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Persuading judges and opponents – Fairfax criminal lawyer’s perspective

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Persuading judges and opponents - Fairfax criminal lawyer's perspective

Persuading judges and opponents – Fairfax criminal lawyer’s perspective

Fairfax criminal lawyer on erasing negative expectations of others in the process of persuading judges & prosecutors

Persuading judges, opponents and others is a skill that requires experience and a number approaches, some of which I address here. As a Fairfax, Virginia, criminal lawyer, I know how essential it is to skillfully engage everyone we aim to persuade. Today, I re-visit the importance of seeing even the otherwise most unpleasant-seeming person as a potential ally, whether they are knowingly or unwittingly helping me get closer to victory for my client.

Virginia criminal / DUI lawyer recognizes negative views of judges, prosecutors and others as inviting a snowballing of negative mental obstacles

Recently, I needed to get some case information from a Virginia police officer in a misdemeanor case, where discovery was not yet due. The police officer at first seemed to be disinterested in telling me too much, but I stayed with him in the way that good taijiquan/ t’ai chi ch’uan practitioners stick to their opponents in a way that makes the opponent unable to gain an upper hand. For me to have thought of this cop as an ass would have invited a downward snowballing spiral of other negative thoughts about him, all of which are a barrier to my arriving at and creating new avenues to obtain winning possibilities with this police officer.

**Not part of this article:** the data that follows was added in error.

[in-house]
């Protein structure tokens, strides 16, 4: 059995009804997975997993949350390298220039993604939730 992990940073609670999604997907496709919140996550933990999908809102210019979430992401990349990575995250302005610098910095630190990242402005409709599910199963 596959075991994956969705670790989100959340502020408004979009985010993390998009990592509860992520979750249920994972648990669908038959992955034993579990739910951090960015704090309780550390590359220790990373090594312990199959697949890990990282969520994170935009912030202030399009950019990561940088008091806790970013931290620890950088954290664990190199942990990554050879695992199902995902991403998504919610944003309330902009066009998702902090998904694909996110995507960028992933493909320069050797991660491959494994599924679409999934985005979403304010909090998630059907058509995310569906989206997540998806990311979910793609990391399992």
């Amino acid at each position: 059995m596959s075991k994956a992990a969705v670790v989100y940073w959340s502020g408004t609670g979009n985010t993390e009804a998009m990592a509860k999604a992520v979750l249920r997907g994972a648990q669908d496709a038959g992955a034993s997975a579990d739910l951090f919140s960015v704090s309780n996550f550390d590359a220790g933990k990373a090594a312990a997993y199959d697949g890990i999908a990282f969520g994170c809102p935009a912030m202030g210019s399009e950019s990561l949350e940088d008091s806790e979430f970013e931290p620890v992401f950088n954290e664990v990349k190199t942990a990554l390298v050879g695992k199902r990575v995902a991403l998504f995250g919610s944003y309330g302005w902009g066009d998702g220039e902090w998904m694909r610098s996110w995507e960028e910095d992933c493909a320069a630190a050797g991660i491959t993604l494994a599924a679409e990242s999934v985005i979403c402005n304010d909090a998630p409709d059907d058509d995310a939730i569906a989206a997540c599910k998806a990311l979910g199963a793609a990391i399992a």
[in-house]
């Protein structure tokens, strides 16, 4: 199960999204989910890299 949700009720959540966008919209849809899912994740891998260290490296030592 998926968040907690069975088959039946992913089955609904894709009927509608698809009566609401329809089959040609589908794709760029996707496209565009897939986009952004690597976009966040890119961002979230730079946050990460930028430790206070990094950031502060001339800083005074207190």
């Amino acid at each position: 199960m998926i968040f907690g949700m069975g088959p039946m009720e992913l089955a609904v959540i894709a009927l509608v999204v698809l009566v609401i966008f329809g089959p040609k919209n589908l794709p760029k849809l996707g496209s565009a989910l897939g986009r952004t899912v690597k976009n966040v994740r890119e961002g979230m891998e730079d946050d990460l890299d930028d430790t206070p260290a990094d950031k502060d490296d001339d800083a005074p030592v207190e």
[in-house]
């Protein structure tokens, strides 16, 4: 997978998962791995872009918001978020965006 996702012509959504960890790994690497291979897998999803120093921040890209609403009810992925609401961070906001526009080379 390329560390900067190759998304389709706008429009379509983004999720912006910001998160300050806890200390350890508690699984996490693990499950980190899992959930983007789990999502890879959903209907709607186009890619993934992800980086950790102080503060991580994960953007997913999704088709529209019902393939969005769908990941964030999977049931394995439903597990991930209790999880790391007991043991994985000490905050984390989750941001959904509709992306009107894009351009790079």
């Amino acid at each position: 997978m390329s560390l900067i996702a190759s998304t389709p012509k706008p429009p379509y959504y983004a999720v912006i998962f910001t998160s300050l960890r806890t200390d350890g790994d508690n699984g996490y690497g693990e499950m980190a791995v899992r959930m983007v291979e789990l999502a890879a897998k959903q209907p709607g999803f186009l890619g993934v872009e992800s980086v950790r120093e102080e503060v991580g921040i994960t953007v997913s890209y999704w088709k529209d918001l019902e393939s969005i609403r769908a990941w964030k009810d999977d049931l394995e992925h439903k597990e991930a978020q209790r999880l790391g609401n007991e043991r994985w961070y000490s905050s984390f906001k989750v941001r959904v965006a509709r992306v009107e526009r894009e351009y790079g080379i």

Fairfax criminal lawyer on getting to the point of being just folks with opponents

I finally got just about all the information that I wanted from this police officer, and got to the point where we were simply engaging in conversation about the case, rather than having this be a teeth-pulling questioning session.

A colleague who was witnessing my discussion with the police officer emailed me in moral support that this police officer is an “ass”. I suppose that I might have drawn the same conclusion had I witnessed such an interchange before I became a lawyer. Instead, now, just as I see an opportunity for victory every time I engage a taijiquan opponent, I see an opportunity every time I speak with a prosecutor or police officer. Even if they are expressing irritation or disdain towards me, their words, tone of voice, mannerisms, what they say, and what they do not say can provide me important intelligence for defending my clients.

We are all connected, and get far by being slow to get angry at others

We all are connected. All of us have at least a little something in common with others. When we erase expectations of pathetic words and pathetic actions by others, then we have removed one more barrier to effectively engaging and persuading judges, prosecutors and others.

Fairfax, Virginia, criminal lawyer Jonathan L. Katz incorporates effective persuasion into the defense of each of his clients. To talk with Jon by confidential appointment, please call his staff at 703-383-1100.